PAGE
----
obnoxious.  Keeping the accounting for per-port royalties was/is quite a
pain in the butt.  You'll notice that RTOS vendors that DON'T charge a
per-copy royalty advertise that as a major "feature."  It is.  (This
didn't include code.  IIRC we licensed code from a separate vendor for
about $25k, plus maintenance.  Things became somewhat muddied when the
code supplier became DEC's licensing agent.)

There were three patents for V.42bis compression, from three separate
companies (I hear this has changed now, though.)  IIRC, one was $10k,
and two were $15k.  (This doesn't include code or anything.)

Don't know whether that's useful or not...

BillW

--
http://www.piclist.com hint: PICList Posts must start with ONE topic:
"[PIC]:","[SX]:","[AVR]:" =uP ONLY! "[EE]:","[OT]:" =Other "[BUY]:","[AD]:" =Ads




2000\11\09@040632 by Snail Instruments

flavicon
face
Hi Steve,

thanks for your response. Comments/questions follow.

{Quote hidden}

Unfortunately your idea to deliver preprogrammed protected micros is not
workable - I choosed 16F87X, because they are field upgradeable and made
this an advantage of the design. At the other hand they cannot be secured
at the same time.

>If they want to buy the rights, negotiate based on what you would
>earn if you continued to do it. You'll have to do some math in
>advance and adjust the figures to give you an advantage. For example,
>they will have told you a large potential volume to start with and
>now that number will have dropped.

Question is - do I have to sell the designs? I believe they belong to me
and since there was no agreement on selling them in future, I am not
obligated to do so. Right? If I do so, I am the one, who sets the price.

>On the other hand, if you think
>hard, it probably cost you 20% more than you thought to develop it.

Could you elaborate on this a little bit more? Are you saying, that the
cost of development is easily underestimated? Or did I understand it wrong
way.

>They also probably think that you are making a killing on the markup
>but probably don't think it is as much as it really is.

It may look so, but only on _successful_ designs. Of course noone cares how
much I loosed at the abandoned ones.

>Pick a number
>that meets their expectations but leaves you a bit of room. Also make
>sure you know your absolute bottom line before you start talking.

Thats what I did, but they replied that as far as they know the usual
licence fee is in the order of single percents and never more then 10%. So
these 15% is 'very favourable'. It is hard to argue about usual percentage
for products, which are manufactered at 10-30pc a year with expected life
for 2-3 years.

Josef


=======================================================================
Electronical devices for chemical laboratory, custom electronics design
-----------------------------------------------------------------------
Snail Instruments                      Josef Hanzal, M. S.
Vojanova 615                           phone/fax: +420-311-624433
266 01 Beroun                          e-mail: .....snailKILLspamspam.....iol.cz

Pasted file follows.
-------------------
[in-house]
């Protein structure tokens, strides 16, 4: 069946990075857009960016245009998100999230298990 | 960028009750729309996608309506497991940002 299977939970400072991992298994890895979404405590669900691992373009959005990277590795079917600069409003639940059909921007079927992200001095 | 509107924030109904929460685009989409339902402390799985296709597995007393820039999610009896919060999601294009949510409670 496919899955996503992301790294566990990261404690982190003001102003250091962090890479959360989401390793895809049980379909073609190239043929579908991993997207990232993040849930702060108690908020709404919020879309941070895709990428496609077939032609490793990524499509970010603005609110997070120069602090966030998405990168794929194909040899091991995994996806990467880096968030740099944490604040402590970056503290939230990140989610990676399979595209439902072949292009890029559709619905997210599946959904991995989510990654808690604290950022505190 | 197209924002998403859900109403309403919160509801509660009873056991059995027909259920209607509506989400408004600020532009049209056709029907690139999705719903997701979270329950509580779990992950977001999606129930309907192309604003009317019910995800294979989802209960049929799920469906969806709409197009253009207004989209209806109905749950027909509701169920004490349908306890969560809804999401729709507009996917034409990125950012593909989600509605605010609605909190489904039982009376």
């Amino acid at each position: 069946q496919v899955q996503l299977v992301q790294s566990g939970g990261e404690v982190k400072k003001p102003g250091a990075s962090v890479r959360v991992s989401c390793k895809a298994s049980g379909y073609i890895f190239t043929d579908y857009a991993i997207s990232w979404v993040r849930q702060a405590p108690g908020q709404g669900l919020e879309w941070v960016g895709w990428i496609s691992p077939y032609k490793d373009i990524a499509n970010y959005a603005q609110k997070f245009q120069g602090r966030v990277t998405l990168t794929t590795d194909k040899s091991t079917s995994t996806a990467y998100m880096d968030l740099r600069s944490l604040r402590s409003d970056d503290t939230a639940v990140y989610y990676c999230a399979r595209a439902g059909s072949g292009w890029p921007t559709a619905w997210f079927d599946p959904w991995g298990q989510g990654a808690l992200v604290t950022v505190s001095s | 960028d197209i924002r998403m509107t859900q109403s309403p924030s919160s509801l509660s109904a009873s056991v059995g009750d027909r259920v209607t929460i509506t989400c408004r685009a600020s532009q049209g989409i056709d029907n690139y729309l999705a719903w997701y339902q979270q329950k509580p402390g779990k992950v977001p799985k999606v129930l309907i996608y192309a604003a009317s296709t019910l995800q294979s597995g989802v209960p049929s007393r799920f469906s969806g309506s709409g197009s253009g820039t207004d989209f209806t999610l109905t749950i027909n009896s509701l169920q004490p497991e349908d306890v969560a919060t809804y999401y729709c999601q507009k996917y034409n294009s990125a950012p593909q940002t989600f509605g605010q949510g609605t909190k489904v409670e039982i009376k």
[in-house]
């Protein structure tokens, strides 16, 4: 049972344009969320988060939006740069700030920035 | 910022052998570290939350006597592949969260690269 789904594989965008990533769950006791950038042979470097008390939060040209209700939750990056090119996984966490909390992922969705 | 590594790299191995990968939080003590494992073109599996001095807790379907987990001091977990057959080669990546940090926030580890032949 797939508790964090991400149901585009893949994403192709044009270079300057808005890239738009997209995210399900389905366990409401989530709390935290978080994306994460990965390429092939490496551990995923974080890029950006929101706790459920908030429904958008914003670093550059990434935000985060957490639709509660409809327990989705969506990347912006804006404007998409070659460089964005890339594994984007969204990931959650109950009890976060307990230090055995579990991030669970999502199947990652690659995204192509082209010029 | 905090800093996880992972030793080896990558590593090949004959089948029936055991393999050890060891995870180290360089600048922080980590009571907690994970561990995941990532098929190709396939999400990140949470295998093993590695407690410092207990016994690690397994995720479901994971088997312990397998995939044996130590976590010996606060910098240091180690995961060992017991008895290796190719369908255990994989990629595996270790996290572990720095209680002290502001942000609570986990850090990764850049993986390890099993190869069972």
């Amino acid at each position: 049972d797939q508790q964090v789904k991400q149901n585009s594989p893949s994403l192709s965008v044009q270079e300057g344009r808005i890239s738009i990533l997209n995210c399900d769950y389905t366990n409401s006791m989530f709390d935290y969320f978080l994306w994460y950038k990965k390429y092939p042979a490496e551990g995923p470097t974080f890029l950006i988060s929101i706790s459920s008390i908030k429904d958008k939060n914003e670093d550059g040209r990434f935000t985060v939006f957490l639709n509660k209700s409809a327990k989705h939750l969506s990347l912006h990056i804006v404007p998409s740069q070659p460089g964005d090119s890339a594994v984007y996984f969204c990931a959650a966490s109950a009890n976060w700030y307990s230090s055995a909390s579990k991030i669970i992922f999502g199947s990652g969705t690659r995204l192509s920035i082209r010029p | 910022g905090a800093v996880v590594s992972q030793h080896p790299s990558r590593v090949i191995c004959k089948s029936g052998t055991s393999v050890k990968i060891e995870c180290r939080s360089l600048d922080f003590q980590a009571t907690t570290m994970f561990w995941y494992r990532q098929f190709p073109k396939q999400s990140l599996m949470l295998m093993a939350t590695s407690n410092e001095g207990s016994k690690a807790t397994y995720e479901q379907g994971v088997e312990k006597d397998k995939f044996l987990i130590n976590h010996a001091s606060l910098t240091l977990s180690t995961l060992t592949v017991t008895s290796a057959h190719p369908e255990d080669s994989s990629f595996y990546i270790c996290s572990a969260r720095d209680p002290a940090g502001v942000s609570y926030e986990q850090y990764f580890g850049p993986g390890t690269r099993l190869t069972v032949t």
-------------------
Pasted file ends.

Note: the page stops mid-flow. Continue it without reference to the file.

Czech Republic                         URL: http://www.vitrum.cz/snail/
GPS: 49deg58'28" North, 14deg 4'35" East
=======================================================================

--
http://www.piclist.com hint: The list server can filter out subtopics
(like ads or off topics) for you. See http://www.piclist.com/#topics




2000\11\09@064032 by mike

flavicon
face
>>If you doubt their integrity, you can offer them the service of
>>providing them with preprogrammed (and secured) micros at cost plus
>>15%. If the volume gets up you can have microchip do it for you and
>>they will ship the parts to the customer and a cheque to you.
>
>Unfortunately your idea to deliver preprogrammed protected micros is not
>workable - I choosed 16F87X, because they are field upgradeable and made
>this an advantage of the design. At the other hand they cannot be secured
>at the same time.
In which case your contract with them should have a provision to allow
you to audit their records relating to that product, even if you never
plan to do this it should make them more likely to be honest. Also
agree a formal method and timescale for payments and recordkeeping -
maybe synchronise it to their bookkeeping periods to make it easier
for them.  In my experience, sloppy administration can be more of a
problem than dishonesty when royalty payments are involved. Also make
it a condition in the contract that you reserve the right to revike
the license and withold technical assistance etc. if payments are
late.
>>If they want to buy the rights, negotiate based on what you would
>>earn if you continued to do it. You'll have to do some math in
>>advance and adjust the figures to give you an advantage. For example,
>>they will have told you a large potential volume to start with and
>>now that number will have dropped.
>
>Question is - do I have to sell the designs? I believe they belong to me
>and since there was no agreement on selling them in future, I am not
>obligated to do so. Right? If I do so, I am the one, who sets the price.
No, but it's one way to avoid all the issues over royalty verification
- it's a gamble - if they sell loads you might get less in the long